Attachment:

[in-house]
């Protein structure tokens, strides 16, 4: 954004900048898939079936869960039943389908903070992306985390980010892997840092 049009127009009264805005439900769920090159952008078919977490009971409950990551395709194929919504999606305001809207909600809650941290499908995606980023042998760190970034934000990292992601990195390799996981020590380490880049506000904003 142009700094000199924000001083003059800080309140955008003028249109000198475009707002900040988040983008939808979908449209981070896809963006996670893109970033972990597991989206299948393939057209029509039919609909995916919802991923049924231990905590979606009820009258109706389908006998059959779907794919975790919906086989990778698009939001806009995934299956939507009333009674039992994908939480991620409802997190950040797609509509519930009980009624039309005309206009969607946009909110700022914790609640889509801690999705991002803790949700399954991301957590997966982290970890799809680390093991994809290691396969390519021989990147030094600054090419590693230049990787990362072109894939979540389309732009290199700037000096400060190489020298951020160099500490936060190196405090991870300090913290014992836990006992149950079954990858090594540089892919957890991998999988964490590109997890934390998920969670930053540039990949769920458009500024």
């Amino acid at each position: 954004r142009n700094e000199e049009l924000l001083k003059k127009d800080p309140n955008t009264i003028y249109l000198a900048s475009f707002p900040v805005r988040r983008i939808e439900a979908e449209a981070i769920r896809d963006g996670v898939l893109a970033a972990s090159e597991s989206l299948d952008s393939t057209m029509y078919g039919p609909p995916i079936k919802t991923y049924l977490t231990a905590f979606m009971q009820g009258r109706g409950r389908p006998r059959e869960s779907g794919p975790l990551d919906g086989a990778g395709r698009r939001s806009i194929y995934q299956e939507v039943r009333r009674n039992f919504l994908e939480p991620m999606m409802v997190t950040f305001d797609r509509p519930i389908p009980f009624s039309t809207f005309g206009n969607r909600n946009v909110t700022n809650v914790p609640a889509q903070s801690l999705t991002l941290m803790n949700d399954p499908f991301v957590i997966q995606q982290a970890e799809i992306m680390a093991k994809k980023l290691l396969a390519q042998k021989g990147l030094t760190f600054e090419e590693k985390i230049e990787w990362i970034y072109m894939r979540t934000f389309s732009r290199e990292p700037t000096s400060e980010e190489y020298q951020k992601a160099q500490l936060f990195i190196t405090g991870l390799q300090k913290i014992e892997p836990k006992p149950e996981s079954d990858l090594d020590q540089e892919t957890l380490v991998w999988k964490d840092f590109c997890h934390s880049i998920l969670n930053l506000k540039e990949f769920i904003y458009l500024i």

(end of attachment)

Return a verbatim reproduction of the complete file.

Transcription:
[in-house]
């Protein structure tokens, strides 16, 4: 954004900048898939079936869960039943389908903070992306985390980010892997840092 049009127009009264805005439900769920090159952008078919977490009971409950990551395709194929919504999606305001809207909600809650941290499908995606980023042998760190970034934000990292992601990195390799996981020590380490880049506000904003 142009700094000199924000001083003059800080309140955008003028249109000198475009707002900040988040983008939808979908449209981070896809963006996670893109970033972990597991989206299948393939057209029509039919609909995916919802991923049924231990905590979606009820009258109706389908006998059959779907794919975790919906086989990778698009939001806009995934299956939507009333009674039992994908939480991620409802997190950040797609509509519930009980009624039309005309206009969607946009909110700022914790609640889509801690999705991002803790949700399954991301957590997966982290970890799809680390093991994809290691396969390519021989990147030094600054090419590693230049990787990362072109894939979540389309732009290199700037000096400060190489020298951020160099500490936060190196405090991870300090913290014992836990006992149950079954990858090594540089892919957890991998999988964490590109997890934390998920969670930053540039990949769920458009500024």
């Amino acid at each position: 954004r142009n700094e000199e049009l924000l001083k003059k127009d800080p309140n955008t009264i003028y249109l000198a900048s475009f707002p900040v805005r988040r983008i939808e439900a979908e449209a981070i769920r896809d963006g996670v898939l893109a970033a972990s090159e597991s989206l299948d952008s393939t057209m029509y078919g039919p609909p995916i079936k919802t991923y049924l977490t231990a905590f979606m009971q009820g009258r109706g409950r389908p006998r059959e869960s779907g794919p975790l990551d919906g086989a990778g395709r698009r939001s806009i194929y995934q299956e939507v039943r009333r009674n039992f919504l994908e939480p991620m999606m409802v997190t950040f305001d797609r509509p519930i389908p009980f009624s039309t809207f005309g206009n969607r909600n946009v909110t700022n809650v914790p609640a889509q903070s801690l999705t991002l941290m803790n949700d399954p499908f991301v957590i997966q995606q982290a970890e799809i992306m680390a093991k994809k980023l290691l396969a390519q042998k021989g990147l030094t760190f600054e090419e590693k985390i230049e990787w990362i970034y072109m894939r979540t934000f389309s732009r290199e990292p700037t000096s400060e980010e190489y020298q951020k992601a160099q500490l936060f990195i190196t405090g991870l390799q300090k913290i014992e892997p836990k006992p149950e996981s079954d990858l090594d020590q540089e892919t957890l380490v991998w999988k964490d840092f590109c997890h934390s880049i998920l969670n930053l506000k540039e990949f769920i904003y458009l500024i």